British Draughts Federation

Week 003: April 6th 2001 by George Miller

The Sphinx by Bob Podoff

Sam Gonotsky This is one of my favorite Gonotsky games if not the absolute favorite. This game and the other one I sent you are arguably the greatest games that Sam ever played, and are two of the greatest games that anyone ever played! The game is famous for a couple of reasons, first, the manner in which Gonotsky beat Hanson and second, the fabulous finish that Gonotsky forced. After the game was over Jesse B. Hanson cried out piteously, "How could I ever lose a game like that!" He said this over and over many times, and he even said it years later to R. L. Fortman, who related the story to Al Lyman. The game was a simple GAYP opening, in this case a two move opening called the Dyke (not the Black Dyke as thought by Al Lyman).

The game was played in the 7th American Checker Tournament, called the "Rump".Held at the Morrison Hotel in Chicago, Illinois, U.S.A., March 11th to 19th, 1929. It was at this tournament that Hanson named Gonotsky "The Sphinx";, he said, "he was cool as a cucumber and sat there like a block of ice." I think it interesting here to point out that this was game 5 of the final round, Gonotsky needed a win here, or the next game, to win the heat and undisputed 1st prize. Hanson of course was in the same boat. Gonotsky of course won this game and then proceeded to draw game 6 of the round, to win the heat 2-1-3 and the U.S. Championship. Previously in round 4 Gonotsky defeated Hanson 1-0-5.

Black: Jesse B. Hanson v White: Samuel Gonotsky, Round 9 Game 5, Dyke Opening

11-16, 22-17, 16-19 (a), 24-15, 10-19, 23-16, 12-19, 25-22, 8-11, 27-23 (b), 4-8, 23-16, 11-20, 22-18, 9-14 (c), 18-9, 6-22, 26-17, 8-11, 29-25, 11-15, 25-22, 5-9 (d), 30-26 (e), 7-10, 26-23 (f), 9-14, 17-13, 2-7 (g), 22-17, 1-6? (h), 23-19, 15-24, 28-19, 14-18, 31-27, 18-22, 27-23, 20-24? (i), 19-16, 10-15, 23-18, 15-19, 18-15, 3-8, 17-14, 24-27, 32-23, 19-26, 16-12*, 7-11, 12-3, 11-18, 14-9, 6-10, 3-7, 10-15, 7-10, 15-19, 10-14*, 19-23, 14-17, 23-27, 17-14, 18-23, 14-18, 22-25, 18-22 white wins.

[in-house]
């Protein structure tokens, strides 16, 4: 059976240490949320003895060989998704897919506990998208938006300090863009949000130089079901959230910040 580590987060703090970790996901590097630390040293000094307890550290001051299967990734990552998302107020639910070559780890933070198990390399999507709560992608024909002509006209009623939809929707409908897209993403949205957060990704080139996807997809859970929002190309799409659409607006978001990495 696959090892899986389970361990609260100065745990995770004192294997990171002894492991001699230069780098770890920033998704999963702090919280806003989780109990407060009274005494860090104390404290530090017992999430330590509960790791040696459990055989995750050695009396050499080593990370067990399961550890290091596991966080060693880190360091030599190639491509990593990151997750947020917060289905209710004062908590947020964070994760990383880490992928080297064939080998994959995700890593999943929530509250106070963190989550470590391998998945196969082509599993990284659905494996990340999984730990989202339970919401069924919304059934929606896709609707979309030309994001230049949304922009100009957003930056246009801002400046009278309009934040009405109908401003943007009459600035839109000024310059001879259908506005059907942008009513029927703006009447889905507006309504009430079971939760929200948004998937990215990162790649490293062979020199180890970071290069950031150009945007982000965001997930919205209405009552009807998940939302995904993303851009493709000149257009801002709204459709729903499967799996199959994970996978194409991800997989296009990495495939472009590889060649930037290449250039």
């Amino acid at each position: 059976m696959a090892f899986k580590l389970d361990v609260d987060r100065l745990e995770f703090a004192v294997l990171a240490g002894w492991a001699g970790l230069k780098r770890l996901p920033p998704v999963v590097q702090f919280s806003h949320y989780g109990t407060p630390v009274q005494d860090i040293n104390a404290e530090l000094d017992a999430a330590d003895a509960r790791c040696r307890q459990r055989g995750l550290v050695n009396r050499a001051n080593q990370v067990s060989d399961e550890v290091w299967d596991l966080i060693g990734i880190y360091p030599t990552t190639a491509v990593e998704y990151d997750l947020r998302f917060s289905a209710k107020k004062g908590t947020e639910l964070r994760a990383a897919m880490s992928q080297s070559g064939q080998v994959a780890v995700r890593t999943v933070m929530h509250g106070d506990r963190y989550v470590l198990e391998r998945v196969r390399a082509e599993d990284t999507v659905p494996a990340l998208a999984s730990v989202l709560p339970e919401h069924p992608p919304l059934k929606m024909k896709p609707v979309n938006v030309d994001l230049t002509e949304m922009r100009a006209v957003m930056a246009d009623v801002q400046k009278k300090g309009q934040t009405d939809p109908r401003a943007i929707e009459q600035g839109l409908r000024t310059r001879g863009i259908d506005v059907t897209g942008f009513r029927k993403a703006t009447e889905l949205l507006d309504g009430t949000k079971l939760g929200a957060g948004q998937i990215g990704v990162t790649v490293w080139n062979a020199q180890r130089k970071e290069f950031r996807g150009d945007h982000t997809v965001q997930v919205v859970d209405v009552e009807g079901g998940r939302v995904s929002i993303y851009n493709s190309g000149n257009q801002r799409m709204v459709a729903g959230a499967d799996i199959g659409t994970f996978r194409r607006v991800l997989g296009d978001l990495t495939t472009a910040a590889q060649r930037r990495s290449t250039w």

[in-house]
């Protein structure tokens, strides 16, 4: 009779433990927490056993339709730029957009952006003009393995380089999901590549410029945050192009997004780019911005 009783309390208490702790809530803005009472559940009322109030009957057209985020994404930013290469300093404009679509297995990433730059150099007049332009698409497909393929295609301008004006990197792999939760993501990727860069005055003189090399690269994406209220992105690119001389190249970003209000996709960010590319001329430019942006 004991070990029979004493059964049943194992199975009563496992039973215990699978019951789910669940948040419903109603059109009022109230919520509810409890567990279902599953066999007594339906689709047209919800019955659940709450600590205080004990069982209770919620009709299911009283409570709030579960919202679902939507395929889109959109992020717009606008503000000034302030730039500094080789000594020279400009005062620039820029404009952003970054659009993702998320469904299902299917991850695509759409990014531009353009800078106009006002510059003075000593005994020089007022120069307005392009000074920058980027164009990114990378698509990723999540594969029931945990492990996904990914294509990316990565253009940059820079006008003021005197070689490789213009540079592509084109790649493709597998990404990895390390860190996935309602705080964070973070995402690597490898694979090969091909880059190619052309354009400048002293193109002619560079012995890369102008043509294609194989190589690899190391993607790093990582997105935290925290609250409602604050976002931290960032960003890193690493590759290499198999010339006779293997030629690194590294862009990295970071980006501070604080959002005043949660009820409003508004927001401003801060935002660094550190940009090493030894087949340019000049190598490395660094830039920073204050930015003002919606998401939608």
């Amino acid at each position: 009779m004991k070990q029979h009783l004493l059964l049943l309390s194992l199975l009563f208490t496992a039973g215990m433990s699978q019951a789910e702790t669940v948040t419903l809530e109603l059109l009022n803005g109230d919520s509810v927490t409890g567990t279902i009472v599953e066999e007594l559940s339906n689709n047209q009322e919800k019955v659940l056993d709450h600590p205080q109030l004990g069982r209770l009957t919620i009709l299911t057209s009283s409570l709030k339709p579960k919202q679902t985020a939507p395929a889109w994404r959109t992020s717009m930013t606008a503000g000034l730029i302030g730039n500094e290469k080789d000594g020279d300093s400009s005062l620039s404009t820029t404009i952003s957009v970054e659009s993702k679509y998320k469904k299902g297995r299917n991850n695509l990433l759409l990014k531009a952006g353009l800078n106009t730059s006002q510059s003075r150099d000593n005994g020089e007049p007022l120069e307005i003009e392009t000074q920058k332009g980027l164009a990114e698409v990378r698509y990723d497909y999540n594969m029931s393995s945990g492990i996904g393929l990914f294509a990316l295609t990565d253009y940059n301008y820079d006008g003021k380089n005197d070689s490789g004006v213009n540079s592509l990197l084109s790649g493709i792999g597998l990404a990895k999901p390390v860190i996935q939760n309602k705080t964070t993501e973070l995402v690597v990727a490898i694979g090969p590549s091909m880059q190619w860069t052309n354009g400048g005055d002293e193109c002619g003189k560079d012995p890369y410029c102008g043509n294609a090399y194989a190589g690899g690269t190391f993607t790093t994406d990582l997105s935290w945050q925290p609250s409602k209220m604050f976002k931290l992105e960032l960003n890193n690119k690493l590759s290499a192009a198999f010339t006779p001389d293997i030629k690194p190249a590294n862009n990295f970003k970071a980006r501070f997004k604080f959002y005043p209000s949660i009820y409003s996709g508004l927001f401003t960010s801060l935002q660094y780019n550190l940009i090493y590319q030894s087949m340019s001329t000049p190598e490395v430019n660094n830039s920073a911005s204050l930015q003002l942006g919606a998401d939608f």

Notes by George Miller

(a)     Bob emailed me this game some time ago, I have edited his comments and expanded the notes.  Anyone wishing to play Dyke formations would be well advised to read Louis Ginsberg's "Principles of Strategy in the Game of Checkers" published by The American Checkerist in 1945.

(b)     The most popular line these days, although 30-25 used to be played about as often.  17-13 is playable, but only if you like to play the weaker side.

(c)     The text bypasses 8-11, 17-14, 11-15 with a good game for black, however white would play 32-27 instead of 17-14 and black is obliged to make the 9-14 exchange anyway.

(d)     To stop 17-14.

(e)     Generally played in positions of this type so as to follow up with 26-23, supporting the man on 17 (this man is still in the game as it has not been buried in square 13) for the attack on 18.

(f)      Or 17-13, 9-14, 26-23, 2-7, 22-17 is back into the trunk, old pp.

(g)     3-7 (James Wyllie) or 2-6 (Richard Jordan) are both playable here. The text is also published in Masterplay.

(h)     A poor move, but not a loser; better is 15-18, 13-9 (31-26 is another James Wyllie line), 18-27, 31-24, 20-27, 32-23, 10-15, 17-10, 7-14, 23-19, 15-24, 28-19, 14-18, 21-17, 18-23, 17-14, 23-27, 24-20, 27-31, 9-6 an old draw, Walker v James Lees.

(i)       Who can blame Jesse for making this move, it is a natural move made by a true crossboard player.  Jesse fully expected Sam to play 23-18 whereupon 7-11 makes the draw, the 19-16 riposte was obviously missed the key to a wonderful win.  However the text loses, the draw is by 22-25* then perhaps 23-18, 7-11, 19-16, 10-15, 16-7, 15-22, 7-2, 6-10, 2-6, 10-15 to safety.


During this U.S. National Ty. Gonotsky was a dying man - he was coughing and spitting up blood. The Ty. had to be stopped on 6 separate occasions due to his coughing spasms. Samuel Gonotsky died on April 5, 1929. Jesse Hanson was a great crossboard player. The great Alfred Jordan called Hanson the equal of any player in the world. Hanson was a member of the winning American team in the 2nd International Match of 1927, with a plus score. Hanson was The Pacific Coast Champion of the U.S. Hanson held his own with Ginsberg, Bradford, Ryan, A. Jordan and Kenneth Grover. Hanson was the coach of Mike Lieber in the famous match with Gonotsky in 1928 where they played all 40 draws. Lieber missed a win and should have won the match. To answer Hanson's crying question from the opening paragraph, he lost because he was playing arguably the greatest natural, crossboard checker player who ever lived. Samuel Gonotsky was perhaps the best checker player in the world from 1924 until the day he died in 1929.

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